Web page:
[Show abstract][Hide abstract] ABSTRACT: Total concentrations of chemical elements in soils may not be enough to understand the mobility and bioavailability of the elements. It is important to characterise the degree of association of chemical elements in different physical and chemical phases of soil. Another geochemical characterisation methodology is to apply sequential selective chemical extraction techniques. A seven-step sequential extraction procedure was used to investigate the mobility and retention behaviour of Al, Fe, Mn, Cu, Zn, Pb, Cr, Co, Ni, Mo, Cd, Bi, Sn, W, Ag, As and U in specific physical–chemical and mineral phases in mine tailings and soils in the surroundings of the abandoned Ervedosa mine. The soil geochemical data show anomalies associated with mineralised veins or influenced by mining. Beyond the tailings, the highest recorded concentrations for most elements are in soils situated in mineralised areas or under the influence of tailings. The application of principal components analysis allowed recognition of (a) element associations according to their geochemical behaviour and (b) distinction between samples representing local geochemical background and samples representing contamination. Some metal cations (Mn, Cd, Cu, Zn, Co, Cr, Ni) showed important enrichment in the most mobilisable and bioavailable (i.e., water-soluble and exchangeable) fractions due likely to the acidic conditions in the area. In contrast, oxy-anions such as Mo and As showed lower mobility because of adsorption to Fe oxy-hydroxides. The residual fraction comprised largest proportions of Sn and Al and to a lesser extent Zn, Pb, Ni, Cr, Bi, W, and Ag, which are also present at low concentrations in the bioavailable fractions. The elements in secondary mineral phases (mainly Fe, Mn, Cu, Zn, Cd, Pb, W, Bi, Mo, Cr, Ni, Co, As and U) as well as in organic matter and sulphides are temporarily withheld, suggesting that they may be released to the environment by changes in physico-chemical conditions.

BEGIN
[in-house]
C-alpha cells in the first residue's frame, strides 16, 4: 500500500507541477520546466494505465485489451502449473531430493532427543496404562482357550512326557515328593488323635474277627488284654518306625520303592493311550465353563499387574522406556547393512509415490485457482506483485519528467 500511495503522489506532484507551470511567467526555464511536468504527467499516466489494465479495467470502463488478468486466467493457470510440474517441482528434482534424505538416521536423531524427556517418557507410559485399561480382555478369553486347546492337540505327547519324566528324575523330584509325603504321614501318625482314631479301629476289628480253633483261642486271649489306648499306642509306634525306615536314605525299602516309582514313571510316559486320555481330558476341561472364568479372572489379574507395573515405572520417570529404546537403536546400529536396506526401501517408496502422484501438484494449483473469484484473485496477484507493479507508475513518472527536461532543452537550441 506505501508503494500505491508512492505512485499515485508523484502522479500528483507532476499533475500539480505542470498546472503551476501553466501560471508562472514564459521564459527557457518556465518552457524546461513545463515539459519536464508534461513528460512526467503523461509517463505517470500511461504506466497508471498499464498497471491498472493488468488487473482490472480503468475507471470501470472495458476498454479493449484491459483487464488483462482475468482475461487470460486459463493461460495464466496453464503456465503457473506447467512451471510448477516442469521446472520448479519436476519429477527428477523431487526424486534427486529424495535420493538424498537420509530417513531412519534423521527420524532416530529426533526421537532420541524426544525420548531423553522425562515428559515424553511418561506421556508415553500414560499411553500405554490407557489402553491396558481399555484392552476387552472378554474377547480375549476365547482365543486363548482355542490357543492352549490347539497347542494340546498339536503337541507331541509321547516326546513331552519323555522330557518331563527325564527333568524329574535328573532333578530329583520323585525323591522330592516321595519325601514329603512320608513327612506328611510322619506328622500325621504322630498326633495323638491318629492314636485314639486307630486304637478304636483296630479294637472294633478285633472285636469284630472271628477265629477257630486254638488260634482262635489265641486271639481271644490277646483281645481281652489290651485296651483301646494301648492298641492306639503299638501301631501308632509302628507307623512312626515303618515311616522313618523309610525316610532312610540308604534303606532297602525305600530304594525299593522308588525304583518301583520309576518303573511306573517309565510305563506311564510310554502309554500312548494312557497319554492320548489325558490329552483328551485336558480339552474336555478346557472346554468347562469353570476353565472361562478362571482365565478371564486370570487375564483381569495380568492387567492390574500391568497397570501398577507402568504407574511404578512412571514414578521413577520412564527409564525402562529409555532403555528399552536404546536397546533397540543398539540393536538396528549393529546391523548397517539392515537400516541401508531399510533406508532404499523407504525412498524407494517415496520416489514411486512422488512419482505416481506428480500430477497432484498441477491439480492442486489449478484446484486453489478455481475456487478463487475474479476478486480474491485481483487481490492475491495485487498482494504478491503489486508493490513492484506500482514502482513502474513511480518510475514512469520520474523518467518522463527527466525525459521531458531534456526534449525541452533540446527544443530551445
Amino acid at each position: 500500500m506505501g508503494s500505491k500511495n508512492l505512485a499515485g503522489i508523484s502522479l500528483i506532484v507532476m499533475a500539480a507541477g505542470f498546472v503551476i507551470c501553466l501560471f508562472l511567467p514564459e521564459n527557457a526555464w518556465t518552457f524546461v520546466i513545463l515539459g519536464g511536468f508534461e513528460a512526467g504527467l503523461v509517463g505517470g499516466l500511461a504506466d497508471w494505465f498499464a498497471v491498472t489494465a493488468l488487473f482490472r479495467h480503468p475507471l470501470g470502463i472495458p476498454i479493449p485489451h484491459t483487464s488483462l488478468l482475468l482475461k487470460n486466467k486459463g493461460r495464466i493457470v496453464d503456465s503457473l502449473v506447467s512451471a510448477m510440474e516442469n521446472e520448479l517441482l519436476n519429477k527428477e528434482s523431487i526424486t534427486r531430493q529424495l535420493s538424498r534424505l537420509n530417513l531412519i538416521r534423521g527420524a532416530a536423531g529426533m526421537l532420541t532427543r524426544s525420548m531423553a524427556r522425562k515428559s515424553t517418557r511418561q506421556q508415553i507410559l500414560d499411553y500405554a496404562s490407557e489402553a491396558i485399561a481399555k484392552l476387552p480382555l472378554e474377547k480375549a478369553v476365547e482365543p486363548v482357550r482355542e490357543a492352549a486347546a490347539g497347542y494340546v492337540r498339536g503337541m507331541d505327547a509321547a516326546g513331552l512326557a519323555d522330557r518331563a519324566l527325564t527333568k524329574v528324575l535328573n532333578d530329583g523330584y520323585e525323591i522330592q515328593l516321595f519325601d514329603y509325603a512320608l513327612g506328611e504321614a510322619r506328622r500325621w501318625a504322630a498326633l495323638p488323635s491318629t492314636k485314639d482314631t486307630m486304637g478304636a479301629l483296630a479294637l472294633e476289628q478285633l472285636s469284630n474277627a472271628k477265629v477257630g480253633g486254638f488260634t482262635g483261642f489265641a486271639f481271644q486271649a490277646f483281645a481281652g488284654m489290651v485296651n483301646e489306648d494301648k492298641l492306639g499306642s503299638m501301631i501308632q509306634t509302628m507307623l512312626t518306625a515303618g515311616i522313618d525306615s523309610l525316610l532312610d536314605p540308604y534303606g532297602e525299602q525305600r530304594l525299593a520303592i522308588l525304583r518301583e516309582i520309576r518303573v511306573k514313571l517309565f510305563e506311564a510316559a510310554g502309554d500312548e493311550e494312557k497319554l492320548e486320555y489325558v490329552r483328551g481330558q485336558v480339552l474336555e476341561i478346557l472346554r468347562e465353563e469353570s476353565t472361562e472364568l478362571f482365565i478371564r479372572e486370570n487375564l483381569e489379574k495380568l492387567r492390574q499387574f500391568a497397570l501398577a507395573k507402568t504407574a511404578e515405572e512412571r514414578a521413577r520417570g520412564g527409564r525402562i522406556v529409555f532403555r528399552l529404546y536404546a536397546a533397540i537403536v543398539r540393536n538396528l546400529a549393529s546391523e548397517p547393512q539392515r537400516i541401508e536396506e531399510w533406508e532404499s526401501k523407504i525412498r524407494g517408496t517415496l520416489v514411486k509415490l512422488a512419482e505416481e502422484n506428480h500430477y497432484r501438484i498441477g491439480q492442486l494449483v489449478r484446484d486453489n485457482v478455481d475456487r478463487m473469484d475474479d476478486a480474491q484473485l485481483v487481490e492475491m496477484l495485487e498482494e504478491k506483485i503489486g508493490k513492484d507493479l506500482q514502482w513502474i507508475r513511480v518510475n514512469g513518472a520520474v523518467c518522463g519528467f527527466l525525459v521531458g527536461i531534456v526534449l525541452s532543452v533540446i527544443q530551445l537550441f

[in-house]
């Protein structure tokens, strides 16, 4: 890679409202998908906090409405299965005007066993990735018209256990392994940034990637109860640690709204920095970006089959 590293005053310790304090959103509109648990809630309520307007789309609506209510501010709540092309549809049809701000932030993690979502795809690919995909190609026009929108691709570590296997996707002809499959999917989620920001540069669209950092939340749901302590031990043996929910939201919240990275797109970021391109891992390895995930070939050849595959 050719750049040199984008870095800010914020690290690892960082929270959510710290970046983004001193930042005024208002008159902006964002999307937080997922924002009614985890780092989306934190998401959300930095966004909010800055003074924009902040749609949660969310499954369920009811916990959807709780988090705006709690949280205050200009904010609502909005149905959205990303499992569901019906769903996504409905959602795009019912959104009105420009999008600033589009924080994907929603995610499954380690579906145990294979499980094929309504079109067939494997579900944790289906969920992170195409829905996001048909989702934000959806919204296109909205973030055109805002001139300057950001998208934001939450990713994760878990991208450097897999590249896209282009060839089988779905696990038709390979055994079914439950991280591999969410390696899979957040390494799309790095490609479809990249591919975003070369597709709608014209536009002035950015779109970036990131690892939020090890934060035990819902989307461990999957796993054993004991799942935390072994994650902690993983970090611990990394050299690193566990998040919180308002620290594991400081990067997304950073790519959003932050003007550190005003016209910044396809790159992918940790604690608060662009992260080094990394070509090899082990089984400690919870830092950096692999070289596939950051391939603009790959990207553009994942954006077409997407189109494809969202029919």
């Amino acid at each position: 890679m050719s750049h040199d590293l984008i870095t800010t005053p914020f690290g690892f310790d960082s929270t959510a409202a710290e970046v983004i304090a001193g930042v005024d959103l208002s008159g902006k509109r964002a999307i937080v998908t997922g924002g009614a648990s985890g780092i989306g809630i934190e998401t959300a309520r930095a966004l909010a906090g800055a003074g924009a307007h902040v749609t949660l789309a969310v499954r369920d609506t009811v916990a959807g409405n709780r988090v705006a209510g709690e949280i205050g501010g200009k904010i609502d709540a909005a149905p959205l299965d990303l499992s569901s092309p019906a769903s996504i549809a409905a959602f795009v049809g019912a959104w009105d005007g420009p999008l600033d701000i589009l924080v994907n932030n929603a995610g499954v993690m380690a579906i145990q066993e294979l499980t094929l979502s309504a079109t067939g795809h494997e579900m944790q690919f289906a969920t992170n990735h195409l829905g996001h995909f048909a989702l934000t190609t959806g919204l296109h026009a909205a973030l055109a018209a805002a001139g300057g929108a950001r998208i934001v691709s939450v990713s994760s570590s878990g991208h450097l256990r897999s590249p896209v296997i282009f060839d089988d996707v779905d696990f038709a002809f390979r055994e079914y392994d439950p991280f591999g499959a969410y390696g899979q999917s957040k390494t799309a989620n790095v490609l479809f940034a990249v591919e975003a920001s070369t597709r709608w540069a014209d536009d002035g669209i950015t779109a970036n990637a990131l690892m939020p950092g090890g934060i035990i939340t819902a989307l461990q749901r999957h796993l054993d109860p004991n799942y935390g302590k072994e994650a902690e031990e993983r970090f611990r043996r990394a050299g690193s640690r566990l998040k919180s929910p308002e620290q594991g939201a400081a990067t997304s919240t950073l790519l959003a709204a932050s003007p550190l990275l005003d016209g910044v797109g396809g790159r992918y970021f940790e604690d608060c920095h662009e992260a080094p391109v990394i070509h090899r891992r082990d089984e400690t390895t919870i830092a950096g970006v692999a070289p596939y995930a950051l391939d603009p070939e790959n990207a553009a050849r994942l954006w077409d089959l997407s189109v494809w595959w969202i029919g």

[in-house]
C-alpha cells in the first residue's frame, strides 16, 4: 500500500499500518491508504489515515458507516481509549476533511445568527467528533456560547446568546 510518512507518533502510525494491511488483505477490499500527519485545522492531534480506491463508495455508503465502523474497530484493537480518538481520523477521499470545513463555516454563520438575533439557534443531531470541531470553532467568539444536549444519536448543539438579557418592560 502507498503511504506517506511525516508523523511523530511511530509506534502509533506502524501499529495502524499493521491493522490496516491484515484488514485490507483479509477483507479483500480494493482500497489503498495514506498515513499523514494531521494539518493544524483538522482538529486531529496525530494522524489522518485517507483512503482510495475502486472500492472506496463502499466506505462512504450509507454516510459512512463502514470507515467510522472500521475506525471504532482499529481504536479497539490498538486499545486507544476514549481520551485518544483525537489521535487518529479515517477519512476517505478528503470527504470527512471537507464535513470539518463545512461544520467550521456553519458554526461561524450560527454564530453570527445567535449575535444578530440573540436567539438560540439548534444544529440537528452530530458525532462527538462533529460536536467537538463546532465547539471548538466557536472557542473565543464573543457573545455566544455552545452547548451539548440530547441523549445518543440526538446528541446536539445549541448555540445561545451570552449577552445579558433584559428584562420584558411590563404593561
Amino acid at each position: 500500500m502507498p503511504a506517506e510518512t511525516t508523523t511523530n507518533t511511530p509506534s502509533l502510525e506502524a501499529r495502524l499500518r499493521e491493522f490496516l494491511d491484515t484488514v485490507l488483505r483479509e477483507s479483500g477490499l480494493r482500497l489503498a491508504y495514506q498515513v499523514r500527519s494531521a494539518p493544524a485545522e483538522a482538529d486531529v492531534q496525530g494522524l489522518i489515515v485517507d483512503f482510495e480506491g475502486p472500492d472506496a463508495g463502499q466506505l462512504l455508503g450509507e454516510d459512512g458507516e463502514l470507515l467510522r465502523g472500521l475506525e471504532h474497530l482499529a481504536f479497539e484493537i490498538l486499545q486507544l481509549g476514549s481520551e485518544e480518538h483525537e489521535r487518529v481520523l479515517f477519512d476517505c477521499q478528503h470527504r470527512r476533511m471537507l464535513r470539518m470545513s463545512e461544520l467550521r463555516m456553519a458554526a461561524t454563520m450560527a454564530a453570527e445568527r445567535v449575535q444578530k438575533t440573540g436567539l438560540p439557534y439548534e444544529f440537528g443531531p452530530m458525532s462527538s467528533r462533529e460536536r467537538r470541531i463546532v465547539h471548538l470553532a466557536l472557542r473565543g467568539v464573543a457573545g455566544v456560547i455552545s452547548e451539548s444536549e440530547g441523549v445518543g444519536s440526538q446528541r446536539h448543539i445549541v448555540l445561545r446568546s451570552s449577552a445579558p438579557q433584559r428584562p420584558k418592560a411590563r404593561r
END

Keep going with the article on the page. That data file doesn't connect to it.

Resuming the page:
[Show abstract][Hide abstract] ABSTRACT: The possibility of remediating contaminated soils though the use of high biomass-generating, native plant species capable of removing heavy metals is receiving increased attention. The cadmium (Cd) accumulation capacities of the native Mediterranean, perennial shrubs Atriplex halimus, Phyllirea angustifolia, Rhamnus alaternus and Rosmarinus officinalis were tested by growing transplanted specimens in a pine bark compost substrate (pH 5.6) contaminated with 100 mg Cd kg(-1). After 70 days, only R. alaternus showed reduced growth. The increase in biomass seen in all the test species enhanced the phytoextraction of Cd. However, the species behaved as metal excluders, except for the halophyte A. halimus, which behaved as an indicator plant. In this species the leaf Cd concentration reached 35 mg Cd kg(-1), with the shoot responsible for some 86% of total Cd accumulation. Atriplex halimus showed the highest bioconcentration factor (BCF) (0.36) and leaf Cd transport index (1.68); consequently, this species showed the highest Cd phytoextraction capacity.